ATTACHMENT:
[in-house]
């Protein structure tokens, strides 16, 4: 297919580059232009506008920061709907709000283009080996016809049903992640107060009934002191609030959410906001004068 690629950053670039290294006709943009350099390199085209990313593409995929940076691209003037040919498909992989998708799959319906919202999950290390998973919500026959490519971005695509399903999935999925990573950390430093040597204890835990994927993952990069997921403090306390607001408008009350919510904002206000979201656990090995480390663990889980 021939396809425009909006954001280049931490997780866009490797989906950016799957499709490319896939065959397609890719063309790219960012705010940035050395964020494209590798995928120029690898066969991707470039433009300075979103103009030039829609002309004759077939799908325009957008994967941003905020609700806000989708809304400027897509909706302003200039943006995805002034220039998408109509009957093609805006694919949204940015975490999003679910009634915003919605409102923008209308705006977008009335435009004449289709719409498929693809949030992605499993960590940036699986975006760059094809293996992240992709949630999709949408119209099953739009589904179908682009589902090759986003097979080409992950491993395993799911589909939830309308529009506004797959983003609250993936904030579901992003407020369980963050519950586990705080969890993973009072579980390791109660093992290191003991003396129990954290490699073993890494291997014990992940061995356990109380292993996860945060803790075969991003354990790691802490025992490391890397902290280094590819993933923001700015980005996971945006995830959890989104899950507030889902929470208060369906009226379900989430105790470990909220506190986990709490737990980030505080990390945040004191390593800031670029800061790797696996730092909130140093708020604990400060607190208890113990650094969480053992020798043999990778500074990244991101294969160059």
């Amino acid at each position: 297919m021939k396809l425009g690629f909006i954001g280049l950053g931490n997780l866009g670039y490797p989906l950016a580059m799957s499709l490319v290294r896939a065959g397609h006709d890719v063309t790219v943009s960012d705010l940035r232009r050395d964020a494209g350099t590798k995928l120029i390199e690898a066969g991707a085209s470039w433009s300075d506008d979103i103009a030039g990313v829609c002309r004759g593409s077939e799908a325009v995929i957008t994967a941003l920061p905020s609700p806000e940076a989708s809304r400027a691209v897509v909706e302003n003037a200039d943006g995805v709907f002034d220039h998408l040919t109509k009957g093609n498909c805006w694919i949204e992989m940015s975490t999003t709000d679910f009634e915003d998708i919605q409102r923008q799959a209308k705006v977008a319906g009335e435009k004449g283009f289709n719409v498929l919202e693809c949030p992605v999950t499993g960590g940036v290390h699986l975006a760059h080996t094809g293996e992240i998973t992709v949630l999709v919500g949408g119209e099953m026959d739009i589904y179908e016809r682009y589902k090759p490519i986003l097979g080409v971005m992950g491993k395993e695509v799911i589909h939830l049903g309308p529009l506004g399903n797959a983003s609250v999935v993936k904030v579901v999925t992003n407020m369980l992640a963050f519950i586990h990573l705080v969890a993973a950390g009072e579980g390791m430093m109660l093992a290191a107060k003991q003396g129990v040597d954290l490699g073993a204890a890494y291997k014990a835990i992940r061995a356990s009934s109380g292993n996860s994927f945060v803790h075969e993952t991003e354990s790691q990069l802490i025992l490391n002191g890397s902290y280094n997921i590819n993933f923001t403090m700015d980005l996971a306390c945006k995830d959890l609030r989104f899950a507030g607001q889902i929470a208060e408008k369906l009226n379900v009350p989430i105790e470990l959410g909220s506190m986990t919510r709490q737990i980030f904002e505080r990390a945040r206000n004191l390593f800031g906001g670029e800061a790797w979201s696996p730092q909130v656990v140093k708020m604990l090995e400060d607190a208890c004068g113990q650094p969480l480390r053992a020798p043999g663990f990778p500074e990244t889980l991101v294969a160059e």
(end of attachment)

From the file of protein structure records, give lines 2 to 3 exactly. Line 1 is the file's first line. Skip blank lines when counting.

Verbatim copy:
């Protein structure tokens, strides 16, 4: 297919580059232009506008920061709907709000283009080996016809049903992640107060009934002191609030959410906001004068 690629950053670039290294006709943009350099390199085209990313593409995929940076691209003037040919498909992989998708799959319906919202999950290390998973919500026959490519971005695509399903999935999925990573950390430093040597204890835990994927993952990069997921403090306390607001408008009350919510904002206000979201656990090995480390663990889980 021939396809425009909006954001280049931490997780866009490797989906950016799957499709490319896939065959397609890719063309790219960012705010940035050395964020494209590798995928120029690898066969991707470039433009300075979103103009030039829609002309004759077939799908325009957008994967941003905020609700806000989708809304400027897509909706302003200039943006995805002034220039998408109509009957093609805006694919949204940015975490999003679910009634915003919605409102923008209308705006977008009335435009004449289709719409498929693809949030992605499993960590940036699986975006760059094809293996992240992709949630999709949408119209099953739009589904179908682009589902090759986003097979080409992950491993395993799911589909939830309308529009506004797959983003609250993936904030579901992003407020369980963050519950586990705080969890993973009072579980390791109660093992290191003991003396129990954290490699073993890494291997014990992940061995356990109380292993996860945060803790075969991003354990790691802490025992490391890397902290280094590819993933923001700015980005996971945006995830959890989104899950507030889902929470208060369906009226379900989430105790470990909220506190986990709490737990980030505080990390945040004191390593800031670029800061790797696996730092909130140093708020604990400060607190208890113990650094969480053992020798043999990778500074990244991101294969160059």
């Amino acid at each position: 297919m021939k396809l425009g690629f909006i954001g280049l950053g931490n997780l866009g670039y490797p989906l950016a580059m799957s499709l490319v290294r896939a065959g397609h006709d890719v063309t790219v943009s960012d705010l940035r232009r050395d964020a494209g350099t590798k995928l120029i390199e690898a066969g991707a085209s470039w433009s300075d506008d979103i103009a030039g990313v829609c002309r004759g593409s077939e799908a325009v995929i957008t994967a941003l920061p905020s609700p806000e940076a989708s809304r400027a691209v897509v909706e302003n003037a200039d943006g995805v709907f002034d220039h998408l040919t109509k009957g093609n498909c805006w694919i949204e992989m940015s975490t999003t709000d679910f009634e915003d998708i919605q409102r923008q799959a209308k705006v977008a319906g009335e435009k004449g283009f289709n719409v498929l919202e693809c949030p992605v999950t499993g960590g940036v290390h699986l975006a760059h080996t094809g293996e992240i998973t992709v949630l999709v919500g949408g119209e099953m026959d739009i589904y179908e016809r682009y589902k090759p490519i986003l097979g080409v971005m992950g491993k395993e695509v799911i589909h939830l049903g309308p529009l506004g399903n797959a983003s609250v999935v993936k904030v579901v999925t992003n407020m369980l992640a963050f519950i586990h990573l705080v969890a993973a950390g009072e579980g390791m430093m109660l093992a290191a107060k003991q003396g129990v040597d954290l490699g073993a204890a890494y291997k014990a835990i992940r061995a356990s009934s109380g292993n996860s994927f945060v803790h075969e993952t991003e354990s790691q990069l802490i025992l490391n002191g890397s902290y280094n997921i590819n993933f923001t403090m700015d980005l996971a306390c945006k995830d959890l609030r989104f899950a507030g607001q889902i929470a208060e408008k369906l009226n379900v009350p989430i105790e470990l959410g909220s506190m986990t919510r709490q737990i980030f904002e505080r990390a945040r206000n004191l390593f800031g906001g670029e800061a790797w979201s696996p730092q909130v656990v140093k708020m604990l090995e400060d607190a208890c004068g113990q650094p969480l480390r053992a020798p043999g663990f990778p500074e990244t889980l991101v294969a160059e």